Proscia started off the year with a series of partnerships that will help expand its digital pathology platform, as well as new hires. The startup is also moving.
Within a few weeks, the company is planning to relocate its headquarters and entire team from Baltimore to Philadelphia, CEO David West said this week. The transition is underway, as some team members have already relocated and new engineering hires are also located in Philly. While hiring, West said it became apparent that Philly was a good market for deep learning talent.
“It made more sense to make those hires in Philly,” West said, adding that it would move the startup closer to the University of Pennsylvania and Drexel. Among the recent additions to the team is deep learning engineer Rajath Soans, who came to Proscia from Drexel.
West is originally from the Philadelphia area. He founded the company while studying as an undergraduate at Johns Hopkins University with Coleman Stavish, Hunter Jackson and Nathan Buchbinder. Along with the founding and work to develop the product at Hopkins, it built ties in Baltimore through an office in Spark Baltimore and investors, as well. The startup now has an 11-member team with a presence on the West Coast, as well.
The company’s platform is designed to apply bringing machine learning techniques to pathology, which is the field that involves diagnosing cancer and other conditions by studying tissue samples taken during a biopsy. This was a field that mostly involved specialists looking through a microscope, and could result in inaccuracies. Applying technology can also help a field that has a shortage of workers, West said.
It’s one a group of startups with ties to Johns Hopkins bringing new approaches to medical fields that have long been using manual processes.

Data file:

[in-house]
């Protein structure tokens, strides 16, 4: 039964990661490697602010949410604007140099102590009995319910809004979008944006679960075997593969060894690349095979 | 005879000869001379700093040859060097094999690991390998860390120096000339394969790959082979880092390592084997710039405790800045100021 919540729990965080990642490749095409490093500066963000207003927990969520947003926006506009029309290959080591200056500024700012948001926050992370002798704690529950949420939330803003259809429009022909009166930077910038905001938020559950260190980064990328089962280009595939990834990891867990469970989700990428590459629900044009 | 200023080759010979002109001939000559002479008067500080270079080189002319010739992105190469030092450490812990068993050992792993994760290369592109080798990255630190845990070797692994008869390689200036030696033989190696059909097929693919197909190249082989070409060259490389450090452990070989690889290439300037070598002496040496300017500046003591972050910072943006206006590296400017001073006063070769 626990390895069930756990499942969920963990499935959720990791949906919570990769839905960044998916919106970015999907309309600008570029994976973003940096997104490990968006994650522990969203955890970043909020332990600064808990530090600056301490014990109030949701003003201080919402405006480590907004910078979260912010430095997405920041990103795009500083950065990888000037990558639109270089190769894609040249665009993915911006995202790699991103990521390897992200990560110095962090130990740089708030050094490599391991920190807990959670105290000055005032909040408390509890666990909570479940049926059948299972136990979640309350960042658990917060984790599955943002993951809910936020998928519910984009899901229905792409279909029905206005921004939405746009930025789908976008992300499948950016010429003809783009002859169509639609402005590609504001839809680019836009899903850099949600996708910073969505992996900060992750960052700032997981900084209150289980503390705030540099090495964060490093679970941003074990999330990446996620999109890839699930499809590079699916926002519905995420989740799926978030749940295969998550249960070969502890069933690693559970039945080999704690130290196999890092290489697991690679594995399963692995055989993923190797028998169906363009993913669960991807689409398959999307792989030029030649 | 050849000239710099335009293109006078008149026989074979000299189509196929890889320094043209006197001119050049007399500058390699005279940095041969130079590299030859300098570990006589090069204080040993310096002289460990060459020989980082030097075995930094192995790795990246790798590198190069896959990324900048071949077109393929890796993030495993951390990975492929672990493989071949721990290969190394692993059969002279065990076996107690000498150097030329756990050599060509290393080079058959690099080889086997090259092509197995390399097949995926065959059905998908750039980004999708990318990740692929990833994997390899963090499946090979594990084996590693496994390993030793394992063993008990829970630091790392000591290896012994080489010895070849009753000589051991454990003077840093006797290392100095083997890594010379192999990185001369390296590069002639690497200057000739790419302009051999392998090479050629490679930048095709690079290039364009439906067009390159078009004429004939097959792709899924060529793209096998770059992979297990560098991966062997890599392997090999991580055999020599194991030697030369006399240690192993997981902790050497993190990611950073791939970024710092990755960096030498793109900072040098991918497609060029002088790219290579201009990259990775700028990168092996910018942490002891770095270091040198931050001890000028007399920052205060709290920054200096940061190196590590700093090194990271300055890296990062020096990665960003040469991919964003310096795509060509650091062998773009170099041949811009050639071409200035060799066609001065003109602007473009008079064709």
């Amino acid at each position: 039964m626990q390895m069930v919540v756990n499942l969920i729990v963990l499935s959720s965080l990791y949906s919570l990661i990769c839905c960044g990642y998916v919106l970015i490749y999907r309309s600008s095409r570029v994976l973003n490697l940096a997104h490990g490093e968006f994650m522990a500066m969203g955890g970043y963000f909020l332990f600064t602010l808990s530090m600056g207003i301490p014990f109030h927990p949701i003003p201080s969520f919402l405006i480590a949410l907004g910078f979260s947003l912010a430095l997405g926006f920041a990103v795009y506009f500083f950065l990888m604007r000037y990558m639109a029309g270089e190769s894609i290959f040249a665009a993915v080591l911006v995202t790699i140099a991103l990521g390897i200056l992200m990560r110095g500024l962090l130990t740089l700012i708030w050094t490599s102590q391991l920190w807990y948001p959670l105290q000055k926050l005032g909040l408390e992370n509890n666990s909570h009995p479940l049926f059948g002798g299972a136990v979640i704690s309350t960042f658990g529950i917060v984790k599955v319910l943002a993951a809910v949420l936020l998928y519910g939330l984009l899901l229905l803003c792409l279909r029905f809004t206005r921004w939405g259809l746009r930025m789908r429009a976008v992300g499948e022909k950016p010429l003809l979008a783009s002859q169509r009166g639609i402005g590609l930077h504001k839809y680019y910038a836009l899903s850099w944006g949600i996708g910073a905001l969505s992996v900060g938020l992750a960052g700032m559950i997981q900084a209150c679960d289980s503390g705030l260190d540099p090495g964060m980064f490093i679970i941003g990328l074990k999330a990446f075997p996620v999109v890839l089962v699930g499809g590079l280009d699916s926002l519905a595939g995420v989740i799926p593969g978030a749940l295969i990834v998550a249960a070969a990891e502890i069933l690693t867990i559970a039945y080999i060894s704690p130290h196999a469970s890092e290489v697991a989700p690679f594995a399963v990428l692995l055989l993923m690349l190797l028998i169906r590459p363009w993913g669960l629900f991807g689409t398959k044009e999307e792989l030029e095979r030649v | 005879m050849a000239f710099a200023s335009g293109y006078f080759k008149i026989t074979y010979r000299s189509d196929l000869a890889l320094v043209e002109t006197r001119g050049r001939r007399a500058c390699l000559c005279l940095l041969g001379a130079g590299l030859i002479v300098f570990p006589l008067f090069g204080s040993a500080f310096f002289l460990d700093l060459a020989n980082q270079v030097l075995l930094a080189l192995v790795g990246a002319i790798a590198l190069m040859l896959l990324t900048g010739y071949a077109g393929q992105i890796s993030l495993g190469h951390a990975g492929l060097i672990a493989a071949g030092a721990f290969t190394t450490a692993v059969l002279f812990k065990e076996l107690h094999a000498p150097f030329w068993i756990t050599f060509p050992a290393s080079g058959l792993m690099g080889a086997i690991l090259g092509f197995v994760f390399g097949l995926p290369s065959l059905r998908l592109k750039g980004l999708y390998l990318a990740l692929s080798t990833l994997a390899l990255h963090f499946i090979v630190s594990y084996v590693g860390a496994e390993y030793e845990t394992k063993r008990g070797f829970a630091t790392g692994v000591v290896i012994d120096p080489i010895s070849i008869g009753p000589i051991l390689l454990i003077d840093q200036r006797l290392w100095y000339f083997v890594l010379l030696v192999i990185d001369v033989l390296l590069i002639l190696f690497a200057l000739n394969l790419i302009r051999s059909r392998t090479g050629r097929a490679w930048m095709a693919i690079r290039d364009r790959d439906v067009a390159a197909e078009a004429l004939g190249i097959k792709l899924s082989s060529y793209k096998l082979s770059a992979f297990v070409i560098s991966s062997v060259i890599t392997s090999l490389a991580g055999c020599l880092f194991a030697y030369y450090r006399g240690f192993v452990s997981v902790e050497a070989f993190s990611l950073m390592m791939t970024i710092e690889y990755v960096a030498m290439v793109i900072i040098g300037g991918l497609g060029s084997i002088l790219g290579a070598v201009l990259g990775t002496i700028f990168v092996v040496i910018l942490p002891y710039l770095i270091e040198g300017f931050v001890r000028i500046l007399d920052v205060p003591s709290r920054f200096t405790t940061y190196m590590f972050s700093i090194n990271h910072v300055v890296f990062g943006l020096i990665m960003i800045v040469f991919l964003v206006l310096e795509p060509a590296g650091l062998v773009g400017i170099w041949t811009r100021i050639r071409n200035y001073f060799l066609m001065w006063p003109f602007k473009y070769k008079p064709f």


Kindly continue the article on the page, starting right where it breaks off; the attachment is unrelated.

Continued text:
With partnerships, Proscia has begun to expand use cases as it aims for its software to become what West called the operating system for pathology. With increasing use of scanners that digitize medical images and technology that allows slides to be analyzed on digital displays, Prosica’s platform provides analysis and workflow tools that can be used while the image of the sample is being diagnosed.
“The workflow is designed in such a way that it’s supposed to be seamless. Rather than reviewing a slide under a microscope, you’re now reviewing it under a computer system,” West said.
A partnership announced this week with Toronto-based Proteocyte AI involves using Proscia’s software to predict the risk of the progression of oral cancer. In that case, Proscia’s software would form the backbone of the lab’s analysis and workflow, while integrating the company’s algorithm that can detect specific biomarkers.
Another partnership moves Proscia into the field of diagnosing skin disorders, called dermatopathology. Proscia signed an agreement to provide its software at a large lab, whose name was undisclosed, which is focused on this area.
UPDATE (4/16/18, 2:00 p.m.): Proscia will maintain a presence in Baltimore, board member David West Sr. said. Over the next year, the transition will see about 70 percent of the team located in Philly, with 30 percent in Baltimore.
“We will maintain a presence in Baltimore and keep aggressive ties to a top talent pool and maintain close connections to some of the nation’s top medical institutions in the greater Baltimore/DC area,” said West Sr.
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